Your local pharmacist just filled the prescription for antibiotics to treat your child’s Acute Otitis Media (AOM) infection…. ever wonder how those antibiotics work?
First, a little background. Antibiotics are used to treat bacterial infections. Some antibiotics are highly specialized and are only effective against certain bacteria. Others, known as broad-spectrum antibiotics, attack a wide range of bacteria. Unfortunately, they may also attack some of the native, good bacteria too – so as we learned in a previous post, it’s imperative to be a good Antibiotic Steward.
How Antibiotics Target Bacteria
There are two main ways in which antibiotics target bacteria. They either prevent the reproduction of bacteria (bacteriostatic), or they kill the bacteria (bactericidal), for example, by stopping the bacteria from building their cell walls.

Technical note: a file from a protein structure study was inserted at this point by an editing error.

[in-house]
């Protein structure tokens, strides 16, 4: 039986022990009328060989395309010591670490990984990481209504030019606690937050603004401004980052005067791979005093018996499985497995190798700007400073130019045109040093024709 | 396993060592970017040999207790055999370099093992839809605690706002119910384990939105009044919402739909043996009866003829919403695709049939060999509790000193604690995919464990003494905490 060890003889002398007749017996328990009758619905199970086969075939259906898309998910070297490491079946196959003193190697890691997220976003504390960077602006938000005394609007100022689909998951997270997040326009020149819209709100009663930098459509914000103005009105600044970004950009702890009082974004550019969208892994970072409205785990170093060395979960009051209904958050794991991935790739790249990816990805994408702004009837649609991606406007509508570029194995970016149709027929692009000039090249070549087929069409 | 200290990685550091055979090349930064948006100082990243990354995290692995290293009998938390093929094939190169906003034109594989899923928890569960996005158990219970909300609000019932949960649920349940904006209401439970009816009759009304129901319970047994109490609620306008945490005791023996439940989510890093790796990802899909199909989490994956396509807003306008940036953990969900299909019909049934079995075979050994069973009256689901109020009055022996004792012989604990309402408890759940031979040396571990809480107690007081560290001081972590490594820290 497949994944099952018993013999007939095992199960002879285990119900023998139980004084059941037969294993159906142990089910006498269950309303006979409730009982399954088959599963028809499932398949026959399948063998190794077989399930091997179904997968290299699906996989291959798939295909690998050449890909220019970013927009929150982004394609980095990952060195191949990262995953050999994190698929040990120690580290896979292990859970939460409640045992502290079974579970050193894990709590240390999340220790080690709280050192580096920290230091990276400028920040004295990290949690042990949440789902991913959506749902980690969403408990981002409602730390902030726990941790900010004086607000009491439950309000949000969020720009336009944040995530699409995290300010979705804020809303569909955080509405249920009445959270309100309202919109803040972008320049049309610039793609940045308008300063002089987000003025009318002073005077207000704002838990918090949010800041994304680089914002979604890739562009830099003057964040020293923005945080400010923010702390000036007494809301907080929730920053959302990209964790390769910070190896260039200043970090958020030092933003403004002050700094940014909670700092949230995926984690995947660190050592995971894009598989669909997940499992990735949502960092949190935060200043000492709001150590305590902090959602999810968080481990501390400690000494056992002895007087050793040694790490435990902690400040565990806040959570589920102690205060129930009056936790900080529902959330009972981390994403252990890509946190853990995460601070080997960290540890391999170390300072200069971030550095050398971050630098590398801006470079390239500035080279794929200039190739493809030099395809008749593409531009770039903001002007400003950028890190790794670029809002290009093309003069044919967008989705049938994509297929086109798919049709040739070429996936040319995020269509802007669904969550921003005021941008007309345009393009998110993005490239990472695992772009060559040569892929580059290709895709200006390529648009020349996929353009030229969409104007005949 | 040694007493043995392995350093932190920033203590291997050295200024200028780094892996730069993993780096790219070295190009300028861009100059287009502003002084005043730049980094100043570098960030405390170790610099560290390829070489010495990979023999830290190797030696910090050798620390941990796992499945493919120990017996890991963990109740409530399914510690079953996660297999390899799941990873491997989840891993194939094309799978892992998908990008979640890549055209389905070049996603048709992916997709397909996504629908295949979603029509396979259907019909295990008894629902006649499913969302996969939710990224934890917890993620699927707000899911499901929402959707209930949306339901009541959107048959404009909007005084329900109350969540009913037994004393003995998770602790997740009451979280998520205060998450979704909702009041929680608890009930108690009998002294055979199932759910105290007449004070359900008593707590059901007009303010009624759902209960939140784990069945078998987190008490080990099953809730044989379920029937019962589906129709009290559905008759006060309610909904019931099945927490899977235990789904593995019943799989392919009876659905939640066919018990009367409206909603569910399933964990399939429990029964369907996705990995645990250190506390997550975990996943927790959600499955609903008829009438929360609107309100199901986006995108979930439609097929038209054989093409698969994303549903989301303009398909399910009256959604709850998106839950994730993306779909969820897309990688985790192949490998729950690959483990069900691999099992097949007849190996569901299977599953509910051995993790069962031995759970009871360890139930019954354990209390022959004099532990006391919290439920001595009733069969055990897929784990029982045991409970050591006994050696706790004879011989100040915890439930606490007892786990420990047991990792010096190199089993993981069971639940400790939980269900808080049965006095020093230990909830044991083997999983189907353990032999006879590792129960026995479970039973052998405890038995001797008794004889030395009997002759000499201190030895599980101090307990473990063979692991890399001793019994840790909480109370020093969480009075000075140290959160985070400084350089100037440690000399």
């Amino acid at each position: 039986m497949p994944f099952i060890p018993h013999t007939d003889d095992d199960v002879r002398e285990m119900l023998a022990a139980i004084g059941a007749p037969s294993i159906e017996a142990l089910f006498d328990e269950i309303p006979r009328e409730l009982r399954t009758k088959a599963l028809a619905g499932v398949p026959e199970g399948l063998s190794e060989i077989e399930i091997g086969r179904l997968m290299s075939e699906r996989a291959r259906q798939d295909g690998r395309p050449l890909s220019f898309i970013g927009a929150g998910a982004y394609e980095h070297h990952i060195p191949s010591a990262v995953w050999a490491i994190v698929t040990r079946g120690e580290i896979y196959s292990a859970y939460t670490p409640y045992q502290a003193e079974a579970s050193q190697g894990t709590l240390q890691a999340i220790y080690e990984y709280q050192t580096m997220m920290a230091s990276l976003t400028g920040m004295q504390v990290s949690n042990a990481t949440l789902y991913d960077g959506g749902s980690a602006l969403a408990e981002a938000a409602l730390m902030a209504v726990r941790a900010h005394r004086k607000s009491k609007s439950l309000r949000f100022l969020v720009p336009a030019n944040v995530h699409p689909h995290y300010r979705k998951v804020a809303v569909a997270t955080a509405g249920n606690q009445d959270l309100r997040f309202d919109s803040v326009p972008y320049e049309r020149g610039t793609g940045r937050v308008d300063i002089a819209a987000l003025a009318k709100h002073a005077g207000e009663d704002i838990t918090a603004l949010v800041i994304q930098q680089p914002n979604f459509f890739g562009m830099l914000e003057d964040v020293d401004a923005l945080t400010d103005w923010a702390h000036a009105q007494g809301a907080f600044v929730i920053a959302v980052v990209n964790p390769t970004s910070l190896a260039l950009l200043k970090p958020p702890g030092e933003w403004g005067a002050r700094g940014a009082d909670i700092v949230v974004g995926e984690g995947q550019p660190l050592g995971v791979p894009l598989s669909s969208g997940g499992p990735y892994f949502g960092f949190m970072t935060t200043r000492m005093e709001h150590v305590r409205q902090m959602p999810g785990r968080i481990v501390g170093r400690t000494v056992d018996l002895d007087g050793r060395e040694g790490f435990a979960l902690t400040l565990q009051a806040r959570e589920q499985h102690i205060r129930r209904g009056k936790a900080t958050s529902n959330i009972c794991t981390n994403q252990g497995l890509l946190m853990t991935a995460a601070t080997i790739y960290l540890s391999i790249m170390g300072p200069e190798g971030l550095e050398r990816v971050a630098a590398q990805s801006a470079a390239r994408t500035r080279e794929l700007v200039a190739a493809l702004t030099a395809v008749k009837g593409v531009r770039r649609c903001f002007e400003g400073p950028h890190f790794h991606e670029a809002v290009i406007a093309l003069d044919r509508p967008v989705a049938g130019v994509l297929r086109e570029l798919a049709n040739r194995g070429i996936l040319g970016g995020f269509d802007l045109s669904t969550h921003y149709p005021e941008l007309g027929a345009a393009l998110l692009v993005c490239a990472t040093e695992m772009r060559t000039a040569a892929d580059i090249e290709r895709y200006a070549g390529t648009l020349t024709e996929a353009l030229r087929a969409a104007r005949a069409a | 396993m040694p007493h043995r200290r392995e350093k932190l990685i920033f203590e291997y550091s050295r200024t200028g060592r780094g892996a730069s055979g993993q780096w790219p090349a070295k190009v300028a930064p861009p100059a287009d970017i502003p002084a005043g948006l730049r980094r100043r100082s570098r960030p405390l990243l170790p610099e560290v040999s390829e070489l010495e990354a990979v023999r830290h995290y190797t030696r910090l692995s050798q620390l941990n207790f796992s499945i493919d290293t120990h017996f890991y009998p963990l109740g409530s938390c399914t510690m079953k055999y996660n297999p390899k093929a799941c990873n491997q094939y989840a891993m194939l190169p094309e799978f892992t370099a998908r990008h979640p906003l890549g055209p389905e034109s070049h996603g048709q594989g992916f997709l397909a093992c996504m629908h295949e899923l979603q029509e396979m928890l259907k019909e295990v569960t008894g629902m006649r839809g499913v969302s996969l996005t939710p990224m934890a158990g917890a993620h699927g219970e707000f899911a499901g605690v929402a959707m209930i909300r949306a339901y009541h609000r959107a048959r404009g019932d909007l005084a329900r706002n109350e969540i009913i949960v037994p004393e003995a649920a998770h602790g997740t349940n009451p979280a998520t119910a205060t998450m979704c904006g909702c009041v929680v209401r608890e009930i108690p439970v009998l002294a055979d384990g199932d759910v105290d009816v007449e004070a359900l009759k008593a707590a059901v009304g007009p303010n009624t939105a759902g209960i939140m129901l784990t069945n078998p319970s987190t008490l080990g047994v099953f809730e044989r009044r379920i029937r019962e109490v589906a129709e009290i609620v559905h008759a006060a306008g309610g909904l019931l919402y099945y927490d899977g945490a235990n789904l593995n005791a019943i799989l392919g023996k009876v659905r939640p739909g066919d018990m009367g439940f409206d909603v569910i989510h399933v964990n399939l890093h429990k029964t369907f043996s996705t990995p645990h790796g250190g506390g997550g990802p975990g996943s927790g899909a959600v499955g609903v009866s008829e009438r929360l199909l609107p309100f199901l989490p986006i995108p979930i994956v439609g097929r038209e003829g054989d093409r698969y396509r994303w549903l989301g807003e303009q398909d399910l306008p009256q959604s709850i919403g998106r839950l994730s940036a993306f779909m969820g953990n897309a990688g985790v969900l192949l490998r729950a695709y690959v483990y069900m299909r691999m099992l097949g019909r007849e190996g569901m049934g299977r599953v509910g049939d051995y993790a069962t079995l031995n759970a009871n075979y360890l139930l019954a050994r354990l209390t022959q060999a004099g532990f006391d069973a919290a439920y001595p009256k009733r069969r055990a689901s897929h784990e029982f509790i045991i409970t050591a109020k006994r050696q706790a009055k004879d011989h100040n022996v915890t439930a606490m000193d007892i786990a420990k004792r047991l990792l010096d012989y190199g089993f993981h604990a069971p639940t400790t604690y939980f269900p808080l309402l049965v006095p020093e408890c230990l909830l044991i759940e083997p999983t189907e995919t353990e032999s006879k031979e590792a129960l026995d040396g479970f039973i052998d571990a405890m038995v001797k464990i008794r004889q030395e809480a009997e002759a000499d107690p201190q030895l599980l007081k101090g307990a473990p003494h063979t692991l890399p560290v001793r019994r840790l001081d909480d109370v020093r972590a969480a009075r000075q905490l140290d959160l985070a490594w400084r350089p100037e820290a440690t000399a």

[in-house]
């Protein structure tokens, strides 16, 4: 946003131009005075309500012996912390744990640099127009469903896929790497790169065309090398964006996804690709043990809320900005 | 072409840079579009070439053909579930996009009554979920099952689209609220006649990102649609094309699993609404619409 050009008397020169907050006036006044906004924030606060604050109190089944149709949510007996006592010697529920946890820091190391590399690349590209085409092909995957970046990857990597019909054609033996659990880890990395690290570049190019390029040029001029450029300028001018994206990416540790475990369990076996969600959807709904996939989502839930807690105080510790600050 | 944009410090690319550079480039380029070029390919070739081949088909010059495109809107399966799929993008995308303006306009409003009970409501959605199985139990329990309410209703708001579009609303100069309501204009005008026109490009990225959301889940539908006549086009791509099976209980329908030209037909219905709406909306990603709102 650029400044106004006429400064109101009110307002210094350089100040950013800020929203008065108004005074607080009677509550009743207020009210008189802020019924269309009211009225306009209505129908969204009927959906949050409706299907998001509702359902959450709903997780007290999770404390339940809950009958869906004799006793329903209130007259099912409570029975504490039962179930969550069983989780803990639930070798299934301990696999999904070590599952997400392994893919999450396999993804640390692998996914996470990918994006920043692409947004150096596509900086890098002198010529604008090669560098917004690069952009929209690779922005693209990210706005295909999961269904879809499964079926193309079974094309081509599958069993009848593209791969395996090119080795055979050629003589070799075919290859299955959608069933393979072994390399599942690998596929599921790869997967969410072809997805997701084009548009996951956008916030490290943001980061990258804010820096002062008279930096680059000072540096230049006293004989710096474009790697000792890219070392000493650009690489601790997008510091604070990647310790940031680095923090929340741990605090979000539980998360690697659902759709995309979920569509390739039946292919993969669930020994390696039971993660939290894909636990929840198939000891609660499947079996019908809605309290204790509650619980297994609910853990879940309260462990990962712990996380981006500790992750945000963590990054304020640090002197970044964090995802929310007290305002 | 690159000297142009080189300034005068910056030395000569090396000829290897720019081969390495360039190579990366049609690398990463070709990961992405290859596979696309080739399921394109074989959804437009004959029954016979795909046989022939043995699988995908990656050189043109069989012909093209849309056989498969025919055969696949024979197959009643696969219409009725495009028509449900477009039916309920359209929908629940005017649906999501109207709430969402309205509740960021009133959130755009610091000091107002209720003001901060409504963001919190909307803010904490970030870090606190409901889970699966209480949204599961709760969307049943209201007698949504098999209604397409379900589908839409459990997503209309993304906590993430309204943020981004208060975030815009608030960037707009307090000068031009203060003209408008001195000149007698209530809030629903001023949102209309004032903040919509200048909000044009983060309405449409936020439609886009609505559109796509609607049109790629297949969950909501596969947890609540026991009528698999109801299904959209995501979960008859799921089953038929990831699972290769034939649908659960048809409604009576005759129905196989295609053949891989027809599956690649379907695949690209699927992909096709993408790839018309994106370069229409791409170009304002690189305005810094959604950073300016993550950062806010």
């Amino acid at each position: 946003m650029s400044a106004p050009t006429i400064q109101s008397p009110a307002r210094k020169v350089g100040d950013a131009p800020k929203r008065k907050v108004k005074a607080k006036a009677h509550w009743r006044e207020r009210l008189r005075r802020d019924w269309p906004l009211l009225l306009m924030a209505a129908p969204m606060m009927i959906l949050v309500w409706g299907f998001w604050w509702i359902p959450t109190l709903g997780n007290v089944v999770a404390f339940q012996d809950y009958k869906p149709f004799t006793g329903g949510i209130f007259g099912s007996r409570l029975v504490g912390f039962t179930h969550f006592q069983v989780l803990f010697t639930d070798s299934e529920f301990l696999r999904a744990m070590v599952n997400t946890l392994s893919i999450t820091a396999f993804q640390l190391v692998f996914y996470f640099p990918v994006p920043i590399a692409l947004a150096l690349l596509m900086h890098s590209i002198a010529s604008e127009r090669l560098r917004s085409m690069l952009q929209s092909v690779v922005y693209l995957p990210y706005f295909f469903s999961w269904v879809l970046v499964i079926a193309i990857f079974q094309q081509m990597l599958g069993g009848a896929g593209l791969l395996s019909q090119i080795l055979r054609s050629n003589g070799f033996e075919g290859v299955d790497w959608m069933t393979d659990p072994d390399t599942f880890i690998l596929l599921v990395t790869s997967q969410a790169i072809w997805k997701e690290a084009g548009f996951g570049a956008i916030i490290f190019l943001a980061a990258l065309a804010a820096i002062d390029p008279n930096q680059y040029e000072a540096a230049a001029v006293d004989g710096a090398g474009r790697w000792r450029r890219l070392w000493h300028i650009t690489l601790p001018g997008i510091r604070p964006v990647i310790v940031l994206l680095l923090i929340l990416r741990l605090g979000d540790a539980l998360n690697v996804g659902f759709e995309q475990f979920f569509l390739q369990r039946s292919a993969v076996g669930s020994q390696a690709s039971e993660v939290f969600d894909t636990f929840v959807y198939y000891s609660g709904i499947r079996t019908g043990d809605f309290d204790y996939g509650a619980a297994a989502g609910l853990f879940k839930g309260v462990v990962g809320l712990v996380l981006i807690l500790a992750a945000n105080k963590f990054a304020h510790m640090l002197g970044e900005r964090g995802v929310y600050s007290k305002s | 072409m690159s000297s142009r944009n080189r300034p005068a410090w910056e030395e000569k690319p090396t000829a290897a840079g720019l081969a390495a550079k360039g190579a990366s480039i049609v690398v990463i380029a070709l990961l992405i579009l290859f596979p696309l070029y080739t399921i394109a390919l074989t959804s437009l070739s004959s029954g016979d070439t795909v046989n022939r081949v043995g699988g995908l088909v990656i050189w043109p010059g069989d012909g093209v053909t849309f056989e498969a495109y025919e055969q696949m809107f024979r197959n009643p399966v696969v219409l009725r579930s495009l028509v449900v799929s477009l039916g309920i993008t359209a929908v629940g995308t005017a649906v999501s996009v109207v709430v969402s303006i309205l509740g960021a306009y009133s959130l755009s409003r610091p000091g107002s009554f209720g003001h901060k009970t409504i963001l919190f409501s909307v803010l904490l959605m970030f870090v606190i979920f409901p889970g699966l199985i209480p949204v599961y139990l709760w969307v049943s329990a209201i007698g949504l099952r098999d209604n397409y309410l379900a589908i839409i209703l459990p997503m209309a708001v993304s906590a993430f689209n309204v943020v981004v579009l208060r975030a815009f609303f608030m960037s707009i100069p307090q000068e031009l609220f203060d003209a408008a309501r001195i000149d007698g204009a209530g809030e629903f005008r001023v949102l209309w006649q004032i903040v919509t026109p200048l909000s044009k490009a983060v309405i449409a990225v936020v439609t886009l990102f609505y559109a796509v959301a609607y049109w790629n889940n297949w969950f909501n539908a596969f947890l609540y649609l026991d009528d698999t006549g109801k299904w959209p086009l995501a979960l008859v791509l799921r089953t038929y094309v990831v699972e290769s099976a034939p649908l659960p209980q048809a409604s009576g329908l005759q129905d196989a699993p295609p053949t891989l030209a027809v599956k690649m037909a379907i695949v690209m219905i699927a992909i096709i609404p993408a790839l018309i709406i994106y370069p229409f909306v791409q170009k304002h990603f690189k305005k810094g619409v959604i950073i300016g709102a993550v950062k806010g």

3 Common Bacterial Pathogens in AOM
The most common bacterial pathogens in AOM infections are Streptococcus pneumoniae, Hemophilus influenzae, and Moraxella (Branhamella) catarrhalis. These three organisms are responsible for more than 95% of all bacterial AOM cases. Each one of these bacteria have a cell wall and are commonly treated with Amoxicillin.
Amoxicillin is a penicillin-type antibiotic in the beta-lactam class, and it works by preventing the formation of the bacterial cell wall. However, to kill Strep. pneumoniae, a high dose of amoxicillin is required and even at a high dose, both H. influenzae, and M.catarrhalis are often resistant due to production of an enzyme called beta lactamase that inactivates amoxicillin. Therefore, physicians may prescribe amoxicillin combined with a second ingredient to neutralize the beta lactamase enzyme, such as amoxicillin/clavulanate (Augmentin), or a cephalosporin-type antibiotic, such as Cefdinir.
So now you know how the antibiotics chosen to fight the infection in your child’s middle ear work – by preventing the formation of the bacterial cell wall (amoxicillin) and by neutralizing bacteria resistance mechanisms (augmentin and cefdinir)! Good to know the next time you’re discussing AOM treatment plans with your child’s physician.
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